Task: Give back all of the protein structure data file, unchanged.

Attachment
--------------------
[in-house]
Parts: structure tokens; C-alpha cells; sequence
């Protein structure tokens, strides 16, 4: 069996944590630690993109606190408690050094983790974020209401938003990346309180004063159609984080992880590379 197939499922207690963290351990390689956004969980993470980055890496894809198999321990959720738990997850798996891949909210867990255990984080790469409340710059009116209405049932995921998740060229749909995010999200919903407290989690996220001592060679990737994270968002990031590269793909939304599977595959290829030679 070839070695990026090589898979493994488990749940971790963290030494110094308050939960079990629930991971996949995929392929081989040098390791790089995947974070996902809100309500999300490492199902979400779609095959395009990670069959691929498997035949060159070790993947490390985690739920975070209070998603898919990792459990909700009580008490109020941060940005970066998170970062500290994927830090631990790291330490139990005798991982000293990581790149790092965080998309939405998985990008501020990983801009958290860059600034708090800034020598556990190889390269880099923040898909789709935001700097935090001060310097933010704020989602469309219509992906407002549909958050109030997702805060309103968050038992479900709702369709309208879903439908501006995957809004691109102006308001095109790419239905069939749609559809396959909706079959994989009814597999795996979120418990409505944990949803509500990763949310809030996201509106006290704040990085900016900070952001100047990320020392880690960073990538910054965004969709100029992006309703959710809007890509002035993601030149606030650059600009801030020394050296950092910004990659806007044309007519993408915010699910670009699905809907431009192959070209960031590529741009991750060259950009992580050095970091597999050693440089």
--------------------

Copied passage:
[in-house]
Parts: structure tokens; C-alpha cells; sequence
């Protein structure tokens, strides 16, 4: 069996944590630690993109606190408690050094983790974020209401938003990346309180004063159609984080992880590379 197939499922207690963290351990390689956004969980993470980055890496894809198999321990959720738990997850798996891949909210867990255990984080790469409340710059009116209405049932995921998740060229749909995010999200919903407290989690996220001592060679990737994270968002990031590269793909939304599977595959290829030679 070839070695990026090589898979493994488990749940971790963290030494110094308050939960079990629930991971996949995929392929081989040098390791790089995947974070996902809100309500999300490492199902979400779609095959395009990670069959691929498997035949060159070790993947490390985690739920975070209070998603898919990792459990909700009580008490109020941060940005970066998170970062500290994927830090631990790291330490139990005798991982000293990581790149790092965080998309939405998985990008501020990983801009958290860059600034708090800034020598556990190889390269880099923040898909789709935001700097935090001060310097933010704020989602469309219509992906407002549909958050109030997702805060309103968050038992479900709702369709309208879903439908501006995957809004691109102006308001095109790419239905069939749609559809396959909706079959994989009814597999795996979120418990409505944990949803509500990763949310809030996201509106006290704040990085900016900070952001100047990320020392880690960073990538910054965004969709100029992006309703959710809007890509002035993601030149606030650059600009801030020394050296950092910004990659806007044309007519993408915010699910670009699905809907431009192959070209960031590529741009991750060259950009992580050095970091597999050693440089």